Krisadawan’s Acceptance Speech
Dr. Krisadawan Hongladarom’s Acceptance Speech
Outstanding Women in Buddhism Awards Ceremony
In Honor of the United Nation’s Women’s Day
Association for the Promotion of the Status of Women
6 March 2009
Respected venerables, chair and members of the Outstanding Women in Buddhism committee, dear friends:
I am delighted to be here with all of you today to receive an Outstanding Woman in Buddhism award. I feel greatly honored. My spirit uplifted and I know it’s the same for my family, friends and students who have supported me and traveled with me on this spiritual path.
Looking back to 1988, the first year I studied Tibetan in America, I was just a linguistic student who knew very little about this ancient culture and about Buddhism in Tibet. My mission at that time was like my student fellows – to do research, get a degree and build a career.
But because of karma, I had opportunities to be exposed to Tibetan culture and Buddhism in Tibet. The stories of the lives of great bodhisattvas and the contacts with devoted living masters made a strong impact upon me. More than anything it’s the name Tara, Lady of Compassion, that struck me. Tara became my guidance and source of inspiration. I made a vow to be like her in my life and work.
Modern society brings humanity vast means to attain boundless knowledge in any subject we are interested in. It gives us comfort and technologies, but it also brings selfishness, violence and destruction of the environment. Without compassion, selfless love and care, society cannot go on. Human beings cannot trust one another. Animals cannot live freely. And food will disappear from the earth.
Society needs many Taras. It’s that kind of pure love like the one mother has for her child that can heal the world. I believe the award is a recognition of that love. It’s also a recognition of human dignity and great support for women who work and care for others, no matter whether they are ordained or not, no matter whether they work in political arena dealing with explicit conflicts in society, or meditate in the jungle struggling with obstacles of their own mind.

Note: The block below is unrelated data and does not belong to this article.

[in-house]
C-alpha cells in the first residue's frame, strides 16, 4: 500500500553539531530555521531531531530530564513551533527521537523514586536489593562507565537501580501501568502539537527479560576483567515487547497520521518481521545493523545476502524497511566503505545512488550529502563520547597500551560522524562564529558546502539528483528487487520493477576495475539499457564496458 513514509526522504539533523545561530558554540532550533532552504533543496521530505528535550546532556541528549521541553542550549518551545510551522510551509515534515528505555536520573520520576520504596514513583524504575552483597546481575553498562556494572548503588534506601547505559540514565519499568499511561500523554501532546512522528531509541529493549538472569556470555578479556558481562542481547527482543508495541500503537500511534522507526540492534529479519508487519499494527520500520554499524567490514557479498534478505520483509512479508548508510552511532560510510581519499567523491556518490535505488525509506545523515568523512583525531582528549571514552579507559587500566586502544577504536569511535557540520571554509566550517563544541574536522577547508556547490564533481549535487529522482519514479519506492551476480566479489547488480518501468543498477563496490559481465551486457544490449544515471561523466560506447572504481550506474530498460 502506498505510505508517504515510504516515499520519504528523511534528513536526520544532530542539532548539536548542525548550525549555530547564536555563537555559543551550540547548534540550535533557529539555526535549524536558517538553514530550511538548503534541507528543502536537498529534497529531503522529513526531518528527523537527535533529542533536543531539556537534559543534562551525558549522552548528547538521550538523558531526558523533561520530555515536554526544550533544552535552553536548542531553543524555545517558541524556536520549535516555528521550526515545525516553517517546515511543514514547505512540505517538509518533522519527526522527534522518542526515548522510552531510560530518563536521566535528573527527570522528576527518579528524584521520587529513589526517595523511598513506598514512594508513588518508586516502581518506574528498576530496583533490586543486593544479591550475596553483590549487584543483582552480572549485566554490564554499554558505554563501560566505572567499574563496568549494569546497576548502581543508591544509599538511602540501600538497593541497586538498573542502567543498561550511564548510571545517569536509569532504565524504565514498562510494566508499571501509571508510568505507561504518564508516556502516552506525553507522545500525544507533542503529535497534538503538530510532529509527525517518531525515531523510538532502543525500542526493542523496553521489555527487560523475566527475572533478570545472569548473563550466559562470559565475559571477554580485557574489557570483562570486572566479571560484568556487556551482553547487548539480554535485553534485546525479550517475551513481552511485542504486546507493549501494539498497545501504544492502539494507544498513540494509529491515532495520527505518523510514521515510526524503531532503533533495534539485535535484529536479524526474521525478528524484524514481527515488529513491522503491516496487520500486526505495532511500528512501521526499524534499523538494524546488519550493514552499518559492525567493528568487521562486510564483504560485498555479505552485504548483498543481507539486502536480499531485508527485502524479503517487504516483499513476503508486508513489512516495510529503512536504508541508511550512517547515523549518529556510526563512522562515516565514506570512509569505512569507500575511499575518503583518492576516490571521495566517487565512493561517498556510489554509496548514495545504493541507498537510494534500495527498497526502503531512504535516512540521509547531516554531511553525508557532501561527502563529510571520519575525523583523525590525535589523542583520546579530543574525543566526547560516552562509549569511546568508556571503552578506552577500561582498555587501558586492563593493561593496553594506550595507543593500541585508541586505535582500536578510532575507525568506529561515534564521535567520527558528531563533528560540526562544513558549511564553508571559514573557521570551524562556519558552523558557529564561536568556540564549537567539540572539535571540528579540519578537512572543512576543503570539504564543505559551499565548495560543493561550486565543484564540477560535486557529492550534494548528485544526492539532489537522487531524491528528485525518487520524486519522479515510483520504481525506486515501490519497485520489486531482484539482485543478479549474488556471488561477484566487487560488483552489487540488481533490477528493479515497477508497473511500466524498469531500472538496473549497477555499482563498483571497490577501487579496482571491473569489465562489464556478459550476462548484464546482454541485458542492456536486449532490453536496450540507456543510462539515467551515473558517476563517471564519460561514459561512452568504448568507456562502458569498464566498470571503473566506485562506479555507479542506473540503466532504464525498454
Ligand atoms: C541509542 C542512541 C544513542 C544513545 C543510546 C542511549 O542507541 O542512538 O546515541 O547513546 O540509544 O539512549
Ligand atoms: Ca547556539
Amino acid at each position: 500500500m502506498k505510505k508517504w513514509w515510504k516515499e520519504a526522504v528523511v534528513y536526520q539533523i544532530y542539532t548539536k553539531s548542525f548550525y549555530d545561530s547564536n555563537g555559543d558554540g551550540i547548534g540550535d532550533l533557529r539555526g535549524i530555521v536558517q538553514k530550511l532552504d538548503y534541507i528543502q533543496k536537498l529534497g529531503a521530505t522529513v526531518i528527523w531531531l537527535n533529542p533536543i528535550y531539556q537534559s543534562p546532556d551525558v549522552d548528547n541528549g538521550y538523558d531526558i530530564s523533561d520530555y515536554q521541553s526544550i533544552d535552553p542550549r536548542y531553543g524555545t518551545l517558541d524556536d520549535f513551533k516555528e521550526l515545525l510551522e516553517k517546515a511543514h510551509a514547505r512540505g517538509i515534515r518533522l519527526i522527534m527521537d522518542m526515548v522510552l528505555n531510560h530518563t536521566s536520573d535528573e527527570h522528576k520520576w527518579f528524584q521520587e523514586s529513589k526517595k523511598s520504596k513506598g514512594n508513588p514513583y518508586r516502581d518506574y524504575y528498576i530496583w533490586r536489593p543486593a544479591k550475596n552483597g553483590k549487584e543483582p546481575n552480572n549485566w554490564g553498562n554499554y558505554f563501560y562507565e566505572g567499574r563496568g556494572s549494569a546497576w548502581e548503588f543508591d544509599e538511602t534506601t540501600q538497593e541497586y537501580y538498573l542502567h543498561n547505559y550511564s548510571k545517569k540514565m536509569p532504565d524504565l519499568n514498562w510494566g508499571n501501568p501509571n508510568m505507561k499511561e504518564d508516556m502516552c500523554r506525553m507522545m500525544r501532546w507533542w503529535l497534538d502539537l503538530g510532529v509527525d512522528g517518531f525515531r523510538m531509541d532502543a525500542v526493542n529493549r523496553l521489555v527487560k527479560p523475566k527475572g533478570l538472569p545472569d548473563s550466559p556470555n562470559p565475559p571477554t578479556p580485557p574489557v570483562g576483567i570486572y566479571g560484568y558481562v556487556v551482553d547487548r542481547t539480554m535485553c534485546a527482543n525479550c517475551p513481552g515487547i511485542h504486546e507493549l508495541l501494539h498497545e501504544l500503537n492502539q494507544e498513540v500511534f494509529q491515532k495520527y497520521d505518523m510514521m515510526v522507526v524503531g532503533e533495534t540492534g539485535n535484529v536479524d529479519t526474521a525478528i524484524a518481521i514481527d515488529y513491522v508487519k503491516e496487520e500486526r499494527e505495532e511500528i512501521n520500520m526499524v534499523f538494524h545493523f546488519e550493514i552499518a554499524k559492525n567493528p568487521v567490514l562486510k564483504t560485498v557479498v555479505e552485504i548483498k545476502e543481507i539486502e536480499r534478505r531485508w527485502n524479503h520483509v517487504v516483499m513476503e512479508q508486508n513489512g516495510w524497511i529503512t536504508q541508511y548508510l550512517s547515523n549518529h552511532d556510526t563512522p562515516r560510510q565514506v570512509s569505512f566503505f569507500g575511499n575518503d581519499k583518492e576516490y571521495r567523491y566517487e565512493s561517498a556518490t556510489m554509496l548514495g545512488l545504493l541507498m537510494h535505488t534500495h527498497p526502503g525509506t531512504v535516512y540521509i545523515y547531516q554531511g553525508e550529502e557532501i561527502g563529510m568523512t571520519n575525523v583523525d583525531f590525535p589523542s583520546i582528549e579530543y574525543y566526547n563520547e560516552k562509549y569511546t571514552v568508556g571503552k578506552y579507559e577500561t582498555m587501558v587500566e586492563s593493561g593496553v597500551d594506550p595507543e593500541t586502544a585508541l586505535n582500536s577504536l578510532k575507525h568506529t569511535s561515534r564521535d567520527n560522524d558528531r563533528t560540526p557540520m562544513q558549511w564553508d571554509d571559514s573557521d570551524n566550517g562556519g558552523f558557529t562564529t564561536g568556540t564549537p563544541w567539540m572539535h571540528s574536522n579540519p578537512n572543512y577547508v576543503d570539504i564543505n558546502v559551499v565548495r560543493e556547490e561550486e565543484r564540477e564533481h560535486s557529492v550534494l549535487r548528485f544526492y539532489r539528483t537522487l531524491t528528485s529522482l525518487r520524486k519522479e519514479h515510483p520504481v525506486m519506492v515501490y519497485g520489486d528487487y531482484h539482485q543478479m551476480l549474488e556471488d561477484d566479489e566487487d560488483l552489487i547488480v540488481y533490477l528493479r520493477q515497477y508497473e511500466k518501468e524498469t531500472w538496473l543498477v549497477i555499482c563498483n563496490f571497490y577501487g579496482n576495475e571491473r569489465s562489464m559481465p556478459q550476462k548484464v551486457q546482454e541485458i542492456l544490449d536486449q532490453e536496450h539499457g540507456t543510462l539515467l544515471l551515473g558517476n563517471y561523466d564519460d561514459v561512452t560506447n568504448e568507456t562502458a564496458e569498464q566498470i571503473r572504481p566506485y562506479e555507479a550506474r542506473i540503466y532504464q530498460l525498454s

Since 1959 Tibetan Buddhism has been introduced to the world. It became well established in several western countries. Here in Thailand it marks a new phenomenon. Its history can be claimed to be as young as the history of the Thousand Stars Foundation. It is our mission to spread the Buddha dharma in a way that Vajrayana Buddhism can be appreciated in Theravada context. It is imperative not to fall trap of partisanship and sectarianism. The goal is thus to present another approach to Buddhism, another way to help individuals live their lives happily yet selflessly as well as realize their potential in attaining Buddhahood.
The award is hence a celebration of diversity in spiritual practices in Buddhism. It is also a stepping stone for the task of preservation of Tibetan philosophy and culture in Southeast Asia.
I accept the award with profound gratitude on behalf of all women of various traditions around the globe, particularly those who devote their lives for the cause of unconditioned love and peace. I accept it for Thousand Stars Foundation executive board, staff and volunteers, without whom my work would be insignificant. I accept it on behalf of my teachers who live far away in Tibet, Nepal, India, USA and those in Thailand. May they continue to lead the lights in this samsaric world!